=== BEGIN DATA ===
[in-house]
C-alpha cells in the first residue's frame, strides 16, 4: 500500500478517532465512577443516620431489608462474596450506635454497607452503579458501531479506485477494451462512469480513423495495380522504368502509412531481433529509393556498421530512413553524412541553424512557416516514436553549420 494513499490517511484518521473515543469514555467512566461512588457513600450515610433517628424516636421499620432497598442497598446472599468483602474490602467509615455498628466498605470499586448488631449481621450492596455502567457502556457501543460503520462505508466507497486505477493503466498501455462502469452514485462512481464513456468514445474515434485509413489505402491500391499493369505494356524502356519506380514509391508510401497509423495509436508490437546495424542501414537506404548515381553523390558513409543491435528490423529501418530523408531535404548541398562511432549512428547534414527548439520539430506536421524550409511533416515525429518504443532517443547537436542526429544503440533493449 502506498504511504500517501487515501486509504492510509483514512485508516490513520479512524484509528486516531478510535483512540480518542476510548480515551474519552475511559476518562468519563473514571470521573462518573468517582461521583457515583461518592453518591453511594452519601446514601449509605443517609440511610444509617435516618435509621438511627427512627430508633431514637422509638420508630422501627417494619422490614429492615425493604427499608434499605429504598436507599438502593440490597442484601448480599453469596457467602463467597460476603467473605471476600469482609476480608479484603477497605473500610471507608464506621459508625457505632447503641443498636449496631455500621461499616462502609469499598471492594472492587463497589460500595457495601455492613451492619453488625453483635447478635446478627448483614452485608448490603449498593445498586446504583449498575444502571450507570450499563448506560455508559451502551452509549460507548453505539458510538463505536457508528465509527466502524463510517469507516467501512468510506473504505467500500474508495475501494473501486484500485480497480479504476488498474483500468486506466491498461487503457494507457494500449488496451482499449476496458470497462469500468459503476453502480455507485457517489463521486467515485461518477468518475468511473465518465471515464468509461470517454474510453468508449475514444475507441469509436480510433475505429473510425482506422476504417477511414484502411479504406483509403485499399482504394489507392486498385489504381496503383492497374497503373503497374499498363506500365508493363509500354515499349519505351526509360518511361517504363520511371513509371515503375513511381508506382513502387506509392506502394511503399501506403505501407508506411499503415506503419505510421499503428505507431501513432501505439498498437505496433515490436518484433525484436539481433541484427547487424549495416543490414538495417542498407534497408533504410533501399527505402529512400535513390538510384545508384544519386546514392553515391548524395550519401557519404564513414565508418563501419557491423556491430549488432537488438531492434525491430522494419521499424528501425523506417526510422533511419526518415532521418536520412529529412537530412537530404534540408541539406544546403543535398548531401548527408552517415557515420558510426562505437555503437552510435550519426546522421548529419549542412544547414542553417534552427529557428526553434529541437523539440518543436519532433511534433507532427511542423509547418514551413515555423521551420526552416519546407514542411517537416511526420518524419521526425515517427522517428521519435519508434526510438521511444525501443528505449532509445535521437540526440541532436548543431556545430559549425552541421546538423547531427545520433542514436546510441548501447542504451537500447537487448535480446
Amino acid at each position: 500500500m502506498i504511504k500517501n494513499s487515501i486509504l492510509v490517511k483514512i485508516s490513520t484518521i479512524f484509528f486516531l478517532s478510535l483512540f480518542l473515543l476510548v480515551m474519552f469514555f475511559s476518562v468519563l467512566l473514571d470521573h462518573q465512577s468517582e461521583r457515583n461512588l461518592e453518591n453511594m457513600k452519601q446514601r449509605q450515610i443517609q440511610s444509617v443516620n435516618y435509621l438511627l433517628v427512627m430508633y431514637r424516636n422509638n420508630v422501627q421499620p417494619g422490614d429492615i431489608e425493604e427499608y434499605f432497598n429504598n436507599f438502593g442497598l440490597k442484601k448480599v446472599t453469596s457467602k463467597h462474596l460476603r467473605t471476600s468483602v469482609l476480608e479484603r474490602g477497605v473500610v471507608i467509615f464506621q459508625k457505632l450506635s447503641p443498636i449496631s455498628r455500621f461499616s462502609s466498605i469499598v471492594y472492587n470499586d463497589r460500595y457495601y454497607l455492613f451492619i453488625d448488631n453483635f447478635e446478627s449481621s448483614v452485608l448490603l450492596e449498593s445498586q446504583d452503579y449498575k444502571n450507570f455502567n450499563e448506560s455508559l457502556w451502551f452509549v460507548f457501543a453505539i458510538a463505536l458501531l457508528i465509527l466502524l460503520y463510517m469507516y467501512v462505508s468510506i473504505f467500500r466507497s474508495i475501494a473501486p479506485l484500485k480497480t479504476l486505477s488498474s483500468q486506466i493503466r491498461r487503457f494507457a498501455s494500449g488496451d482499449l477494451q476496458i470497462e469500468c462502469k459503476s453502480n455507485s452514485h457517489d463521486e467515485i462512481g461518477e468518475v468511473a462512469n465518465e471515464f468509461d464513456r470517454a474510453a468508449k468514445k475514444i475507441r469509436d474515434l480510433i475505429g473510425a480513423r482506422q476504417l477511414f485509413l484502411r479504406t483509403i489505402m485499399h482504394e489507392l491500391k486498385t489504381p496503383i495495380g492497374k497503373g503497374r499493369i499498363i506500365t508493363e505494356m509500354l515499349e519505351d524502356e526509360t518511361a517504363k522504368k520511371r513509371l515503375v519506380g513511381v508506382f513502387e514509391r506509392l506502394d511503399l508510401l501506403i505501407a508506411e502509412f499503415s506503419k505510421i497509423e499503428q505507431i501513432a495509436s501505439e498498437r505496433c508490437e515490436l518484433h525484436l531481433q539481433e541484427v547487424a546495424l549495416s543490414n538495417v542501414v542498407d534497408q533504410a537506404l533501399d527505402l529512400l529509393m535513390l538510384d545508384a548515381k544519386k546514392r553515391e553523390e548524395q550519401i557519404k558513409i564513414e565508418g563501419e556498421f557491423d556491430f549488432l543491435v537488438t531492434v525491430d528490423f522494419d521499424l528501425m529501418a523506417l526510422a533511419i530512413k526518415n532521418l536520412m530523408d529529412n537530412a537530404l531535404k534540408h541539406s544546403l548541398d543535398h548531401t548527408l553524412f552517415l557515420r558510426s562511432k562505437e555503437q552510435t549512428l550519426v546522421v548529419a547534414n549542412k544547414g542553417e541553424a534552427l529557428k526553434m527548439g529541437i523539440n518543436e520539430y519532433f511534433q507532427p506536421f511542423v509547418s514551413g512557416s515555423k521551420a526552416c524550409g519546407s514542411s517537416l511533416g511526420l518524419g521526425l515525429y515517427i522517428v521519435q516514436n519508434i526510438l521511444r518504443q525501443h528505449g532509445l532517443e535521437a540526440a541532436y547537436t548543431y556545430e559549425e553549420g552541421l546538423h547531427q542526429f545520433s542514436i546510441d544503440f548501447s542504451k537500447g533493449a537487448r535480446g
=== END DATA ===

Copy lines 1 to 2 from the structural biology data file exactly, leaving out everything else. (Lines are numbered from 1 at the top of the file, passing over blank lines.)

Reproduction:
[in-house]
C-alpha cells in the first residue's frame, strides 16, 4: 500500500478517532465512577443516620431489608462474596450506635454497607452503579458501531479506485477494451462512469480513423495495380522504368502509412531481433529509393556498421530512413553524412541553424512557416516514436553549420 494513499490517511484518521473515543469514555467512566461512588457513600450515610433517628424516636421499620432497598442497598446472599468483602474490602467509615455498628466498605470499586448488631449481621450492596455502567457502556457501543460503520462505508466507497486505477493503466498501455462502469452514485462512481464513456468514445474515434485509413489505402491500391499493369505494356524502356519506380514509391508510401497509423495509436508490437546495424542501414537506404548515381553523390558513409543491435528490423529501418530523408531535404548541398562511432549512428547534414527548439520539430506536421524550409511533416515525429518504443532517443547537436542526429544503440533493449 502506498504511504500517501487515501486509504492510509483514512485508516490513520479512524484509528486516531478510535483512540480518542476510548480515551474519552475511559476518562468519563473514571470521573462518573468517582461521583457515583461518592453518591453511594452519601446514601449509605443517609440511610444509617435516618435509621438511627427512627430508633431514637422509638420508630422501627417494619422490614429492615425493604427499608434499605429504598436507599438502593440490597442484601448480599453469596457467602463467597460476603467473605471476600469482609476480608479484603477497605473500610471507608464506621459508625457505632447503641443498636449496631455500621461499616462502609469499598471492594472492587463497589460500595457495601455492613451492619453488625453483635447478635446478627448483614452485608448490603449498593445498586446504583449498575444502571450507570450499563448506560455508559451502551452509549460507548453505539458510538463505536457508528465509527466502524463510517469507516467501512468510506473504505467500500474508495475501494473501486484500485480497480479504476488498474483500468486506466491498461487503457494507457494500449488496451482499449476496458470497462469500468459503476453502480455507485457517489463521486467515485461518477468518475468511473465518465471515464468509461470517454474510453468508449475514444475507441469509436480510433475505429473510425482506422476504417477511414484502411479504406483509403485499399482504394489507392486498385489504381496503383492497374497503373503497374499498363506500365508493363509500354515499349519505351526509360518511361517504363520511371513509371515503375513511381508506382513502387506509392506502394511503399501506403505501407508506411499503415506503419505510421499503428505507431501513432501505439498498437505496433515490436518484433525484436539481433541484427547487424549495416543490414538495417542498407534497408533504410533501399527505402529512400535513390538510384545508384544519386546514392553515391548524395550519401557519404564513414565508418563501419557491423556491430549488432537488438531492434525491430522494419521499424528501425523506417526510422533511419526518415532521418536520412529529412537530412537530404534540408541539406544546403543535398548531401548527408552517415557515420558510426562505437555503437552510435550519426546522421548529419549542412544547414542553417534552427529557428526553434529541437523539440518543436519532433511534433507532427511542423509547418514551413515555423521551420526552416519546407514542411517537416511526420518524419521526425515517427522517428521519435519508434526510438521511444525501443528505449532509445535521437540526440541532436548543431556545430559549425552541421546538423547531427545520433542514436546510441548501447542504451537500447537487448535480446